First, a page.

Ear Pwr Super Animal Brothers III Carpark Five songs in, this album gets as annoying as having to take a shit on a subway. Speaking of, I have to go to the bathroom. Okay, I’m back. Oh, God, it’s still on. Ear Pwr does have a remarkably stable aesthetic: Fast, clappy rhythms, nursery rhyme vocals, and harsh, melodic synths over short, catchy songs. There’s enough to differentiate the songs from one another, if only barely, and maybe that’s why it’s best to take this album track by track instead of as a whole. Taken as songs, there’s barely a loser in the bunch. Still, the few that break from the mold are the ones that stand out, for no better reason than just that. Having recently moved from Asheville (where they must have seemed profoundly out of place), to Baltimore, Ear Pwr are most likely reveling in the spiritual warmth of a “scene.” That said, Asheville must miss such unbridled, knowing silliness. JESSE STEICHEN

Pierce Edens & The Dirty Work Long Days Above Ground Self-released Native to Western North Carolina, Edens’ music is saturated with the region’s twangy, story-telling vernacular, but it’s the peculiar mix with the Seattle Sound that makes the band a staple in the regional rotation. Long Days Above Ground rushes from the gate with roadhouse jams “Drowning Man” and “Party Dress” before decelerating into the numbers where the band proves more  23

effective. Edens testifies to life’s long hard days with “Black Shiny Shoes,” paints an authentic life portrait with the atmospheric “Ghost on the Radio,” and pleas for salvation in “Good Man.” His vocals are still dressed in an unruly growl but his sweeter side manifests in the broken hearted ballad “Queen of Hearts.” Ideal company during those creeping hours between dusk and dawn, the album comes to an unfortunate close though with what’s best described as drunken cowboy karaoke, “Soberin’ Up,” which at best should be a live show novelty. TAYLOR SMITH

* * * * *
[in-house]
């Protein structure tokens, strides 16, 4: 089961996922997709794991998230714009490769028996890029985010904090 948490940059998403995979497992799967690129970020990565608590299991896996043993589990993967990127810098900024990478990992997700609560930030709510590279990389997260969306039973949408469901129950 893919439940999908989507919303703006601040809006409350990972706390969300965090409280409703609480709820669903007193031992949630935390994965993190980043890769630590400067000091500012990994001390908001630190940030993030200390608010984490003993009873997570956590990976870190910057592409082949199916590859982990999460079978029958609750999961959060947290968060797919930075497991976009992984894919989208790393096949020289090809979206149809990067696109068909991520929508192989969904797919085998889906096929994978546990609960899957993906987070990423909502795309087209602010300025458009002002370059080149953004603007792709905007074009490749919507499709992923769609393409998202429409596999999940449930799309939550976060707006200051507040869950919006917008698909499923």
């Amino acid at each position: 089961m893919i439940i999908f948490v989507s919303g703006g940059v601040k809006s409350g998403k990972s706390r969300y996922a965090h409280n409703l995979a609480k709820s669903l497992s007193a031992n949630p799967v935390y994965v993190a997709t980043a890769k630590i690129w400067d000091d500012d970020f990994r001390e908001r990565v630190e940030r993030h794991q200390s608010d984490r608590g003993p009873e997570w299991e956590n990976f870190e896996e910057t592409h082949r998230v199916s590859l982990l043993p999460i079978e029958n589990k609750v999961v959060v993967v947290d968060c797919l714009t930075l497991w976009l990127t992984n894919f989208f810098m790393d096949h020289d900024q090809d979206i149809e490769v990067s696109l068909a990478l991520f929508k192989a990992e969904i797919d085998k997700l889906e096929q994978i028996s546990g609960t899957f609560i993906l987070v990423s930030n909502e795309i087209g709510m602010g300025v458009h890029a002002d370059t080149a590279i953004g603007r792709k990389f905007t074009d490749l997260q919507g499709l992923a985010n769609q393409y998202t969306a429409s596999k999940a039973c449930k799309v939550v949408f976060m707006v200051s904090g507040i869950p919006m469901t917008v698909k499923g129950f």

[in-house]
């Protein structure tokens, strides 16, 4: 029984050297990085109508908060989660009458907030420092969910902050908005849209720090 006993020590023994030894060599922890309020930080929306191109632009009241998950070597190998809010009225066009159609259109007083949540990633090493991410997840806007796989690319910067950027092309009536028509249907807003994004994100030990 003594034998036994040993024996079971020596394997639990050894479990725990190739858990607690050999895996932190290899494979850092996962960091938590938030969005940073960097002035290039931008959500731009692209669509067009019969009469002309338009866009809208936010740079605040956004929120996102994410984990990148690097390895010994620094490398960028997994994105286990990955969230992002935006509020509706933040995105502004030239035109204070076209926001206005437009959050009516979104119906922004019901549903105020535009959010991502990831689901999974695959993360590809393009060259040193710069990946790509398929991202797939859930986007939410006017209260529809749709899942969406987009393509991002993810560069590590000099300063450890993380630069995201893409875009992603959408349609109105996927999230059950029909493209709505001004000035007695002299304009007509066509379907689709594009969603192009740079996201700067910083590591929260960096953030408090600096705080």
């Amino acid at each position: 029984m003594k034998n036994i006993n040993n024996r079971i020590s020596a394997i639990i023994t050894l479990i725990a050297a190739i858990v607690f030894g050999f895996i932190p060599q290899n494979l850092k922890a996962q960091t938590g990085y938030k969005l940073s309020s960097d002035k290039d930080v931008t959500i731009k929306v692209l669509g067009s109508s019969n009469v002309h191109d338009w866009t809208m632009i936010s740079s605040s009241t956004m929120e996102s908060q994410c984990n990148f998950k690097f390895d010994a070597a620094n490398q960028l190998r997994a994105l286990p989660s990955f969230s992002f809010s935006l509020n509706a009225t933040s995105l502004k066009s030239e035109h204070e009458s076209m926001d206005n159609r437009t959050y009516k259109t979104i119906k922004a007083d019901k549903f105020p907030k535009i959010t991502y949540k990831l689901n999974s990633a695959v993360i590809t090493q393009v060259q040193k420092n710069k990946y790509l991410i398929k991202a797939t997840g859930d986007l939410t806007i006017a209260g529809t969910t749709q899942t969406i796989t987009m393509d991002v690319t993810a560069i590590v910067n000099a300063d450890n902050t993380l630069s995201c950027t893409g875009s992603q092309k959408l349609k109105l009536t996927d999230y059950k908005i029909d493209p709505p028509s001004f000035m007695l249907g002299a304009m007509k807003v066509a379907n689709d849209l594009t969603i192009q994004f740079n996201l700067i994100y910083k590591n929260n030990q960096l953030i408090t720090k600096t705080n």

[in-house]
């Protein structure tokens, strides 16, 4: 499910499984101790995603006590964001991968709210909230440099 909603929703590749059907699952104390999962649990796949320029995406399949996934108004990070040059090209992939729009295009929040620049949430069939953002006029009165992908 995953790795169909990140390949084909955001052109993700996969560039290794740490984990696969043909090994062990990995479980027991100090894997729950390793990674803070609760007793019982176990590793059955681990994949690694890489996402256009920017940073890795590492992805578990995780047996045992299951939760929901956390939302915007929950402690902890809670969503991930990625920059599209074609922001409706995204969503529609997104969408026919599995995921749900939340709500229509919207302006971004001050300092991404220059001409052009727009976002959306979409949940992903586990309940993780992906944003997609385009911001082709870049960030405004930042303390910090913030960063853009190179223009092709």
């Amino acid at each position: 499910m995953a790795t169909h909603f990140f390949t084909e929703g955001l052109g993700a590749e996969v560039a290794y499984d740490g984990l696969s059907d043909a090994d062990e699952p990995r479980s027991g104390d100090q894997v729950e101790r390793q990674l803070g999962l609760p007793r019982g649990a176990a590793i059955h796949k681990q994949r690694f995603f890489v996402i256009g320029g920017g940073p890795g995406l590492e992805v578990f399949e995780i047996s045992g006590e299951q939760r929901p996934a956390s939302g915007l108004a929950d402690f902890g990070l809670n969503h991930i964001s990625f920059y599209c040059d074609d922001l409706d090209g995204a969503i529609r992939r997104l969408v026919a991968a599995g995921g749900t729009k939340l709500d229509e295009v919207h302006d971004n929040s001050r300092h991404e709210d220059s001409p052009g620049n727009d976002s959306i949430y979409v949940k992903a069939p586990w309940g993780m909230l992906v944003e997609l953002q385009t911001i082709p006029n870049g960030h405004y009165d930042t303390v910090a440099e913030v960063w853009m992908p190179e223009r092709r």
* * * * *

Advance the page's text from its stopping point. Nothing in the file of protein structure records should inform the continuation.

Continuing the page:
Electric Owls Ain’t Too Bright Vagrant It may be so much romantic nonsense, but it’s often said that conflict helps create great art. The origin of Andy Herod’s new outfit’s debut began when he decided to quit playing with the Chapel Hill act that made his name, The Comas, because “being in a band was ruining my life.” You suspect it wasn’t the music that was getting to the now Asheville-based Herod, however, because the sound on Ain’t Too Bright doesn’t stray too far from the Comas’ familiar mix of pop rock, with a side of glam, psychedelia and fuzz. This time around, however, the music seems more focused and cleaner sounding, even as it adds a more serious folk/country element to the already maxed-out, though harmonious, mix. Standout “Darken Me” is representative, sounding like Donovan after some shots – whiskey and testosterone. Ain’t Too Bright contains plenty of catchy songs, and Herod makes willfully ruining one’s own life sound like a worthwhile endeavor. JEFF TAYLOR